Your Weekend in Film
Nothing wrong with a little escapism
By The Screens Staff,
8:15AM, Fri. Sep. 1, 2017
After a week like this one, we could all use a little escapism. A trip to the movies is your ticket to armchair travel, upgraded with belly laughs (good for the heart, too!). In addition to the still-playing Girls Trip, a ribald comedy about a girls' weekend in NOLA gone wrong, consider booking new laffer The Trip to Spain.
This Week’s Pick: The Trip to Spain
British comic actors Steve Coogan and Rob Brydon team up again to play fictionalized versions of themselves in this third outing of The Trip series. Kimberley Jones writes: “The premise stays the same – Steve and Rob travel together to some scenic vista and sample the country’s cuisine – as does the true purpose of these trips – to spotlight their expert impressions (including David Bowie, Mick Jagger, and Roger Moore), their tetchy kind-of camaraderie, and a melancholy that persists like a stomach grumble.” 3.5 stars
All Saints. A Tennessee community plants seeds to save a church. Marjorie Baumgarten: “In the world of faith-based films, All Saints strikes an unusual tone in its devotion to good storytelling over proselytism.” 3 stars
Birth of the Dragon. Biopic explores the early years of a future kung fu master. Marc Savlov: “There’s plenty of B-movie Wuxia action on hand … but the end result never really achieves much more than being exactly what it is: another horseshoes and hand grenades attempt to tell version ad infinitum of the legend of Bruce Lee. “1.5 stars
I Do … Until I Don’t. A middle-of-the-road domestic comedy from writer/director/star Lake Bell. Josh Kupecki: “Bell is a smart and hilarious creative talent, but the characters in I Do … Until I Don’t are the most trite and stereotypical personas that have been so played out in this genre of film.” 2 stars
Leap! An orphan has ballet-dancing dreams in this animated film. Marjorie Baumgarten: “The realistic movement rendered by Montreal animation house L’Atelier Animation is often quite lovely, although that illusion is counteracted by the characters’ especially large heads.” 2 stars
Look & See: A Portrait of Wendell Berry. A lyrical look at the world of the farmer and activist. Marjorie Baumgarten: “The documentary portrait the Austin filmmakers provide of this Kentucky-based poet, novelist, essayist, farmer, and activist is fragmented and diffuse. A rounded education in all things Wendell Berry you will not get.” 2.5 stars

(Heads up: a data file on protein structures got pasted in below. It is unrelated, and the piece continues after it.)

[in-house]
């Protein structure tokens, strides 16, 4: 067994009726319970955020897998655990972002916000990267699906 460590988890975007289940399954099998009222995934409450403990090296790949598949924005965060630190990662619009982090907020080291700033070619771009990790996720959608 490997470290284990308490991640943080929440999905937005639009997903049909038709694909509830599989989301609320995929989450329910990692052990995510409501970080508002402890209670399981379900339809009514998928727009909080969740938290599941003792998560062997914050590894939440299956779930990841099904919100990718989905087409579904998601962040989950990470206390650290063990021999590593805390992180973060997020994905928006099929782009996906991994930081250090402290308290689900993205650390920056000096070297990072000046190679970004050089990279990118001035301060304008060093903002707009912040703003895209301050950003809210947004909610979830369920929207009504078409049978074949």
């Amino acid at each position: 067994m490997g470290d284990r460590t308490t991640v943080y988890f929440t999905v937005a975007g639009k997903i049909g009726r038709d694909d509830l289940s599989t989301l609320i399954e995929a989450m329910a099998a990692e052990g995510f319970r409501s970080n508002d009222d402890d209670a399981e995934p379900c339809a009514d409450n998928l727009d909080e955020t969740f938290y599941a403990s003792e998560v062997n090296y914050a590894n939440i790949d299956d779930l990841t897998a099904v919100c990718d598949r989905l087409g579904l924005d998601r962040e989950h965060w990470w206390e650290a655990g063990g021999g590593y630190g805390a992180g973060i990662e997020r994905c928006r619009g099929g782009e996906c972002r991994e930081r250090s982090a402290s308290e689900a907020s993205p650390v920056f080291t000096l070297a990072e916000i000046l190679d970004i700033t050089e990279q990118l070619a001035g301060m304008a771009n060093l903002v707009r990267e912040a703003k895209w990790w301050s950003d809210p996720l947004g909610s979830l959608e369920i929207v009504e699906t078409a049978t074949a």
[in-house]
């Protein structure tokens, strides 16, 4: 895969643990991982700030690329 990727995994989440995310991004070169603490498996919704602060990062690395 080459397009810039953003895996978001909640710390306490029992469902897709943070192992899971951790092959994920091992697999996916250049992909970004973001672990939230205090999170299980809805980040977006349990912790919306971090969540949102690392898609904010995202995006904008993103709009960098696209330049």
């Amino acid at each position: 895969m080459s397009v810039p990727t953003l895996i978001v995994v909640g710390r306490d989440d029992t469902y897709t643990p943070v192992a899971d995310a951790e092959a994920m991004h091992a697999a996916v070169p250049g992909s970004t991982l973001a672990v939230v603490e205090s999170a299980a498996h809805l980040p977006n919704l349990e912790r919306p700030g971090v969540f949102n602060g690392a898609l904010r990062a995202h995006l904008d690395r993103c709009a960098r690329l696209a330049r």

See Richard Whittaker's interview with filmmaker Laura Dunn.
Menashe. In an Orthodox Jewish community, a father struggles to retain custody of his son. Marc Savlov: “Star Menashe Lustig is marvelous … Portly, balding, but with an occasional twinkle in his eye, the character comes off as an older, Jewish Charlie Brown.” 3 stars
The Only Living Boy in New York. Self-absorbed New Yorkers are enmeshed in a love triangle. Steve Davis: “The too-too-precious title flashes like a cautionary traffic sign. Warning: Pretentiousness and Pedantry Ahead.” 1 star
Do It Like an Hombre. A longtime friendship between three friends is tested when one of them comes out, in what appears to be one of the most tone-deaf and homophobic films exported from Mexico (recently).
Tulip Fever. In this romantic drama set in 17th century Amsterdam, the painter Jan Van Loos becomes embroiled in intrigue, betrayal, and mystery with a young couple.
This week’s special screenings offer a twofer of slashers that are a cut above. AFS Cinema will play host to a new restoration of Suspiria, screening throughout the week. Of Dario Argento’s influential, red-and-blue fever dream of a film, Marc Savlov writes: “Possibly the most vivid and eye-popping horror film ever made, early word on Synapse's wildly anticipated restoration is exultant.” Meanwhile at Austin Public, 1982’s bizarre gem Fantasies screens Monday night. Richard Whittaker: “Made for NBC by veteran TV director William Wiard, and loaded with cast regulars from daytime staples like General Hospital and All My Children, it was part thriller, part slasher, and part inside joke on the soap industry.”
Love & Anarchy: Lina Wertmüller. In The Seduction of Mimi, a Sicilian migrates to the big city after being run out by the local mob, only to get into more hot water (and then some) in this wonderful comedy that melds Wertmüller's dissection of sex and politics into a dark-humored brew. Screens Friday and Sunday at AFS Cinema.
Close Encounters of the Third Kind. This is the movie that proves what Stanley Kubrick taught years before in 2001: A Space Odyssey: Build a monolith, and they will come. New 4K restoration screens at Alamo Drafthouse Lakeline and Alamo Drafthouse Mueller throughout the week.
Paramount Summer Film Classics. If Texas had a state movie, Giant would be it. Enjoy it on the big screen on Friday night. Gone With the Wind screens Saturday. Note: The Paramount is offering free admission to both movies with proof of donation to the Red Cross.
Living Springs. This Saturday screening of the interactive series at the south entrance to the pool presents a new short titled "Wildlands." Swim before or after, and talk to environmental groups who will be on hand.
They go together like rama lama lama ka dinga da dinga dong. Blue Starlite Drive-in hosts a Saturday double feature of The Princess Bride and a sing-along Grease. Free admission for Harvey evacuees available Sept. 1-16.
We need to talk about your TPS reports. White-collar prisoners of the corporate office place revolt in Mike Judge’s comic treasure, 1999’s Office Space. Screens Sunday and Wednesday at Cinemark Hill Country Galleria 14.